In an action to recover damages for personal injuries, etc., the defendant Suffolk County Water Authority appeals from an order of the Supreme Court, Suffolk County (Baisley, Jr., J.), dated August 26, 2008, which denied its motion for summary judgment dismissing the complaint and all cross claims insofar as asserted against it.
Published by New York State Law Reporting Bureau pursuant to Judiciary Law § 431.
This opinion is uncorrected and subject to revision before publication in the Official Reports.
MARK C. DILLON, J.P., ANITA R. FLORIO, ARIEL E. BELEN and SHERI S. ROMAN, JJ.
ORDERED that the order is reversed, on the law, with costs, and the defendant-respondent, and the appellant's motion for summary judgment dismissing the complaint and all cross claims insofar as asserted against it is granted.
In October 2005 the plaintiff Lynn M. Ciavarelli (hereinafter the injured plaintiff) allegedly sustained injuries when she stepped off the apron of a municipal parking lot exit in Bay Shore and into a depression in the roadway near the edge of the apron. The roadway is owned by the defendant Town of Islip.
In support of its motion for summary judgment, the defendant Suffolk County Water Authority (hereinafter the appellant), submitted a maintenance record showing that in 1984, it removed and replaced the fire hydrant on the sidewalk near the spot where the injured plaintiff fell some 21 years later. This, together with proof that there had been no complaints about defective conditions at the location of the injured plaintiff's fall, either to the appellant or the Town, was sufficient to make out the appellant's prima facie case that it had not caused or created the alleged defect, or negligently repaired the roadway where the injured plaintiff fell (see generally Hyde v County of Rensselear, 51 NY2d 927; Starling v Suffolk County Water Auth., 63 AD3d 822; Williams v Azeem, 62 AD3d 988; Kaszovitz v Weiszman, 110 AD2d 117; cf. Pastore v Town of Harrison, 57 AD3d 636). In opposition, the plaintiffs' sole submission proffered in support of their claim that the appellant created the condition or negligently repaired the roadway was some language in the maintenance record indicating that some "cold patch" asphalt may have been used in completing the removal and replacement of the hydrant. This was merely speculative and insufficient to raise a triable issue of fact as to whether the appellant even performed any work in the roadway, let alone made a negligent repair, at the location where the injured plaintiff fell (see generally Shatzman v City of New York, 38 AD2d 581, affd 31 NY2d 690). Accordingly, the Supreme Court should have granted the appellant's motion for summary judgment dismissing the complaint and all cross claims insofar as asserted against it (see generally Alvarez v Prospect Hosp., 68 NY2d 320, 324; Zuckerman v City of New York, 49 NY2d 557, 562).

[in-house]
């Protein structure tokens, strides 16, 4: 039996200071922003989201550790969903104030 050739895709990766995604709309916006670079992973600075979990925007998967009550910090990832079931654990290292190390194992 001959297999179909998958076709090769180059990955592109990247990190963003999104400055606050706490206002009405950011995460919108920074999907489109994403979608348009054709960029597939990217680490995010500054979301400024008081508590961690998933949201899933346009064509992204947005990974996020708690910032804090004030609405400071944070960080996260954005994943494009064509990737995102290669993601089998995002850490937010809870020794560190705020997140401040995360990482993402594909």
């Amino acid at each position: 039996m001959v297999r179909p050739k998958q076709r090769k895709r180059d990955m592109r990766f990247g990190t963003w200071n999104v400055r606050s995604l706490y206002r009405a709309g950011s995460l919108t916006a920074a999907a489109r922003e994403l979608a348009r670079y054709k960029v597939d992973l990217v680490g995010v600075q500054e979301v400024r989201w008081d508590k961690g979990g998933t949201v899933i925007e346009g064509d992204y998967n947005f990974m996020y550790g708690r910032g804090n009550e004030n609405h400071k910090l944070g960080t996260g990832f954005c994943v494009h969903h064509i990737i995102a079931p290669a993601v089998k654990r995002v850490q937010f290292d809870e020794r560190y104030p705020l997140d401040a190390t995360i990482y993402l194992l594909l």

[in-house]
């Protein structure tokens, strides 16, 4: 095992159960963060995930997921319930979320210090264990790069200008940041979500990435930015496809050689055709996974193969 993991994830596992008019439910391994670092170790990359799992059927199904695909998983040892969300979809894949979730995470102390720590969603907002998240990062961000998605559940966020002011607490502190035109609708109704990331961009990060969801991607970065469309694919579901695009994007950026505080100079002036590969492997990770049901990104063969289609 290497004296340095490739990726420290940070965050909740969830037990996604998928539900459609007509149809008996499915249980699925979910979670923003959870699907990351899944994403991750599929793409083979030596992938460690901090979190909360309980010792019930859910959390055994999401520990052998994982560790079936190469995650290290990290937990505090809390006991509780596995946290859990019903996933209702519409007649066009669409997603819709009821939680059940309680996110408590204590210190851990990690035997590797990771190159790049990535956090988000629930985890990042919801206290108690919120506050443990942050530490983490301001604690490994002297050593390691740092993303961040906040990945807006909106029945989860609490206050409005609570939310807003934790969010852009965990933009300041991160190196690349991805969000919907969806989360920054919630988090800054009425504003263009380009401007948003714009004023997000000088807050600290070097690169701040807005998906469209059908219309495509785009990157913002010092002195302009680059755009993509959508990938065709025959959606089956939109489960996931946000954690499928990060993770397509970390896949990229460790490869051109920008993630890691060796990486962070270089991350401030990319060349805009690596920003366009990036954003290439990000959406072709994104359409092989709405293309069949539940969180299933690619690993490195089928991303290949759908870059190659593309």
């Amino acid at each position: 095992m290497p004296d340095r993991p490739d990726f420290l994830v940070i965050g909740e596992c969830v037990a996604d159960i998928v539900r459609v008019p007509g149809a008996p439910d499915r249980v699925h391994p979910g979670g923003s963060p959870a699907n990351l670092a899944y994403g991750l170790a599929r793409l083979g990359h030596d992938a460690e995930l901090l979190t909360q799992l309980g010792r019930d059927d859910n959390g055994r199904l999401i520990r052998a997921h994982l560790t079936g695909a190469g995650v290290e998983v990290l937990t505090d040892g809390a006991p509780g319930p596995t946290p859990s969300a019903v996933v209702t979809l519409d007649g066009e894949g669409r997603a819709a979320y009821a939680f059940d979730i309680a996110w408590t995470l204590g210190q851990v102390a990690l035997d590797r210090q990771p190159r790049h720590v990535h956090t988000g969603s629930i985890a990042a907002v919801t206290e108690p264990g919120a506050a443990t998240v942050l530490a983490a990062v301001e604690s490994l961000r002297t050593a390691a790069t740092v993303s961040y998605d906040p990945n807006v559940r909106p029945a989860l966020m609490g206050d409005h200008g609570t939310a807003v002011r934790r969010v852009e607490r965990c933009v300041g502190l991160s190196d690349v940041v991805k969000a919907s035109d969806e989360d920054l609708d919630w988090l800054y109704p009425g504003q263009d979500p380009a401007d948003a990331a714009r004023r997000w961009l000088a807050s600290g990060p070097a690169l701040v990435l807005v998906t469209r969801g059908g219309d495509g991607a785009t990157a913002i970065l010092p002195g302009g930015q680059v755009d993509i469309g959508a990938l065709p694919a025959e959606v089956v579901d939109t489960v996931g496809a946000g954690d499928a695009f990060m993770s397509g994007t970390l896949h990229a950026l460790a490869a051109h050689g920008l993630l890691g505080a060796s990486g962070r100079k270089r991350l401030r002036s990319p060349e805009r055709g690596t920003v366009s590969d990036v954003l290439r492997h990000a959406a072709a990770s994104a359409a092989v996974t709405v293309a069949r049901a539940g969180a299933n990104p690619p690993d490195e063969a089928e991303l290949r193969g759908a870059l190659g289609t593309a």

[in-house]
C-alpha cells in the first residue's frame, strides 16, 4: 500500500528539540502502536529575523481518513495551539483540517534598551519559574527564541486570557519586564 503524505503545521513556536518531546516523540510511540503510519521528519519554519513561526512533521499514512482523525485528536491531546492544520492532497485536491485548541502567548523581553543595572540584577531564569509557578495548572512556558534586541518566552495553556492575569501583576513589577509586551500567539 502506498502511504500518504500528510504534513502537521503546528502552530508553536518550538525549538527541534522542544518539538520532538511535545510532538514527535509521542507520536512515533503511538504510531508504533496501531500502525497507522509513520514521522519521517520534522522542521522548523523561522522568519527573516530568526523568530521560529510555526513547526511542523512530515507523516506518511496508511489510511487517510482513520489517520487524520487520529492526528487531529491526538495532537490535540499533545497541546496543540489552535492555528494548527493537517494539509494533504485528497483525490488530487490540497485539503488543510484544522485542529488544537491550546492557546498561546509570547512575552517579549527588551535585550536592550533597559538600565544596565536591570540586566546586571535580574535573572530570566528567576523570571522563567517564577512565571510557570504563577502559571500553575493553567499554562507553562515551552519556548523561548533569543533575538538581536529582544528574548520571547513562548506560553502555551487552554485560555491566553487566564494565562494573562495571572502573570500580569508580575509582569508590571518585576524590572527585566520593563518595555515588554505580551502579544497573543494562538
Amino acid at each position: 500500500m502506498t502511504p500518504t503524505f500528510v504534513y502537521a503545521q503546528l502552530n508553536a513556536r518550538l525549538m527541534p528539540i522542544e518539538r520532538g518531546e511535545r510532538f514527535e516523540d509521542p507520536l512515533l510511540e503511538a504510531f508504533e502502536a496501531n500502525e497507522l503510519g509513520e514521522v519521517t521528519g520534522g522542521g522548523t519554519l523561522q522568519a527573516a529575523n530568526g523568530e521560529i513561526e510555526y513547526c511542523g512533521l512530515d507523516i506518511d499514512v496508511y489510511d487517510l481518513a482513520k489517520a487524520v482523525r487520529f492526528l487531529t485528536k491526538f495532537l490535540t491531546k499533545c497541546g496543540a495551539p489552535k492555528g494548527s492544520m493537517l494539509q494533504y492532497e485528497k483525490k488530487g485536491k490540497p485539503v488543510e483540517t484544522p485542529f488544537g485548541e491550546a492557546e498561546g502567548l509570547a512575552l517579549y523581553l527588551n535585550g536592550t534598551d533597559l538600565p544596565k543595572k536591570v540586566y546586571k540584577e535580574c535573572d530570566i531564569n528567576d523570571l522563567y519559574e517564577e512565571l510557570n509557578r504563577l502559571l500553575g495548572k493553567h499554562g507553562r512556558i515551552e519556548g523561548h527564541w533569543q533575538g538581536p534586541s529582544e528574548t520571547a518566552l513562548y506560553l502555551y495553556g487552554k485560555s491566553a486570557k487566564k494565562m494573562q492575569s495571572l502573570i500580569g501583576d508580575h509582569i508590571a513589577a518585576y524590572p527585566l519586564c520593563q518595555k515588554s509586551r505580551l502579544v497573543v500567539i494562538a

DILLON, J.P., FLORIO, BELEN and ROMAN, JJ., concur.
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